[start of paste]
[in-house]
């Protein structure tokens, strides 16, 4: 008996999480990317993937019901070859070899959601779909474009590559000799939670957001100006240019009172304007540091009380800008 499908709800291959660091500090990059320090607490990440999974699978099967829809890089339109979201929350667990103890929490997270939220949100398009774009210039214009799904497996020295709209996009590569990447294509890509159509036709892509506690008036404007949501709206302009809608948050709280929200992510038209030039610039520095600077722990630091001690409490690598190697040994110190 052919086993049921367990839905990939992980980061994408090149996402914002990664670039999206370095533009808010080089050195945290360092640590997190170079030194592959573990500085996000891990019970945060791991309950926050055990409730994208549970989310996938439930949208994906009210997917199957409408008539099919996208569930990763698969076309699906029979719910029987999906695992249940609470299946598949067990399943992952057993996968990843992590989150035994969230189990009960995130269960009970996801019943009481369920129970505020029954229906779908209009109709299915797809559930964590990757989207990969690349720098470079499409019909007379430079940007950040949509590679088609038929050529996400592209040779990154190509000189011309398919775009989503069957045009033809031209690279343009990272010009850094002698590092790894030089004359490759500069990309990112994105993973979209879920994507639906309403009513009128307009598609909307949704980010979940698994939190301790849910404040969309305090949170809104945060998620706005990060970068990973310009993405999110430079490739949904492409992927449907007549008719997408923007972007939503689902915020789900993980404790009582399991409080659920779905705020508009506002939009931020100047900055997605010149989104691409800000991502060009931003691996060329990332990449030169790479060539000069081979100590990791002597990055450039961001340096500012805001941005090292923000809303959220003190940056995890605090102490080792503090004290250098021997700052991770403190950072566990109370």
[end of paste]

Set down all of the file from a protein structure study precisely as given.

[in-house]
């Protein structure tokens, strides 16, 4: 008996999480990317993937019901070859070899959601779909474009590559000799939670957001100006240019009172304007540091009380800008 499908709800291959660091500090990059320090607490990440999974699978099967829809890089339109979201929350667990103890929490997270939220949100398009774009210039214009799904497996020295709209996009590569990447294509890509159509036709892509506690008036404007949501709206302009809608948050709280929200992510038209030039610039520095600077722990630091001690409490690598190697040994110190 052919086993049921367990839905990939992980980061994408090149996402914002990664670039999206370095533009808010080089050195945290360092640590997190170079030194592959573990500085996000891990019970945060791991309950926050055990409730994208549970989310996938439930949208994906009210997917199957409408008539099919996208569930990763698969076309699906029979719910029987999906695992249940609470299946598949067990399943992952057993996968990843992590989150035994969230189990009960995130269960009970996801019943009481369920129970505020029954229906779908209009109709299915797809559930964590990757989207990969690349720098470079499409019909007379430079940007950040949509590679088609038929050529996400592209040779990154190509000189011309398919775009989503069957045009033809031209690279343009990272010009850094002698590092790894030089004359490759500069990309990112994105993973979209879920994507639906309403009513009128307009598609909307949704980010979940698994939190301790849910404040969309305090949170809104945060998620706005990060970068990973310009993405999110430079490739949904492409992927449907007549008719997408923007972007939503689902915020789900993980404790009582399991409080659920779905705020508009506002939009931020100047900055997605010149989104691409800000991502060009931003691996060329990332990449030169790479060539000069081979100590990791002597990055450039961001340096500012805001941005090292923000809303959220003190940056995890605090102490080792503090004290250098021997700052991770403190950072566990109370």